Broken bread — avert global wheat crisis caused by invasion of Ukraine
Six boxes of wheat seed sit in our cold store. This is the first time in a decade that my team has not been able to send to Ukraine the improved germplasm we’ve developed as part of the Global Wheat Program at the International Maize and Wheat Improvement Center in Texcoco, Mexico. International postal and courier services are suspended. The seed had boosted productivity year on year in the country, which is now being devastated by war.
Our work builds on the legacy of Norman Borlaug, who catalysed the Green Revolution and staved off famine in south Asia in the 1970s. Thanks to him, I see how a grain of wheat can affect the world.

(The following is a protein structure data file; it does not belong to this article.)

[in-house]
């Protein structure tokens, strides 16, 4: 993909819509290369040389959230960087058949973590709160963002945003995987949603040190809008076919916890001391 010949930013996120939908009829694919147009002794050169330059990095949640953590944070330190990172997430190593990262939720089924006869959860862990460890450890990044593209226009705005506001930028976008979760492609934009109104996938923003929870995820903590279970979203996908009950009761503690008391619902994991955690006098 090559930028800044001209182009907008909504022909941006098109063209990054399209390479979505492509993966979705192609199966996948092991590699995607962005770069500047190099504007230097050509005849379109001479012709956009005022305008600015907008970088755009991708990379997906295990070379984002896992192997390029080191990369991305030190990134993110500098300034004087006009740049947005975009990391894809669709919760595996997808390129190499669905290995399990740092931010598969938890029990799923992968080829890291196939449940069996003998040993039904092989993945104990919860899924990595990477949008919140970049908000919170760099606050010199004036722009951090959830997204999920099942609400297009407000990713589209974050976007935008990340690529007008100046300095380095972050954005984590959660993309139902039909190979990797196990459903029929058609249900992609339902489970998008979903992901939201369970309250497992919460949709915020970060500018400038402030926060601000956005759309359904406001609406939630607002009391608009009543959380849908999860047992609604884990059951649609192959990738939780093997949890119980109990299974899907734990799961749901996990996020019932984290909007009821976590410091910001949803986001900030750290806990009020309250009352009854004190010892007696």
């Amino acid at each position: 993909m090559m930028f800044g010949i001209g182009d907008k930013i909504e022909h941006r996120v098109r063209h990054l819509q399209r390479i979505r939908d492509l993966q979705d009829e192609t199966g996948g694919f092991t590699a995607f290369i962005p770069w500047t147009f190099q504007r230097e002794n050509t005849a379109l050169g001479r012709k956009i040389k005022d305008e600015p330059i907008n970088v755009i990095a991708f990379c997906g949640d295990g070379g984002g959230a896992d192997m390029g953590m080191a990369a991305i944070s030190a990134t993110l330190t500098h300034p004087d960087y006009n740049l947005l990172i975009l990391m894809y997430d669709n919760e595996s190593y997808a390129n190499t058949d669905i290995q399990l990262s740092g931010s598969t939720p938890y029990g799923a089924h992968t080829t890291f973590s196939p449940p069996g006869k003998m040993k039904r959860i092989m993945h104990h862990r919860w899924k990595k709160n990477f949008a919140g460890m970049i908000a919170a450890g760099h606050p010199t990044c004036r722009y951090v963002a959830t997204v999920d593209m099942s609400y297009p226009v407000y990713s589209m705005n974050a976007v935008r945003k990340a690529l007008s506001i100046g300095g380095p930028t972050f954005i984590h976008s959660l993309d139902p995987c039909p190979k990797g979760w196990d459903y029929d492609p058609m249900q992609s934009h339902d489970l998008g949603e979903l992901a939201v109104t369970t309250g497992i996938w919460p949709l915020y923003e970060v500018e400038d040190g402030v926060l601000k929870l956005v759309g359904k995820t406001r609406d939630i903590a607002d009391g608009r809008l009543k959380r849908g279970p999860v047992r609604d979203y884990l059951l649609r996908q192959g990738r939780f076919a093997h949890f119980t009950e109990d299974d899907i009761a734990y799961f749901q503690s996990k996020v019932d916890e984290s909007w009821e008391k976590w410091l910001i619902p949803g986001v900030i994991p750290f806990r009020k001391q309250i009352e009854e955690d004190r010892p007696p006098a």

Among the horrifying humanitarian consequences of Russia’s invasion of Ukraine are deeply troubling short-, medium- and long-term disruptions to the global food supply. Ukraine and Russia contribute nearly one-third of all wheat exports (as well as almost one-third of the world’s barley and one-fifth of its corn, providing an estimated 11% of the world’s calories). Lebanon, for instance, gets 80% of its wheat from Ukraine alone.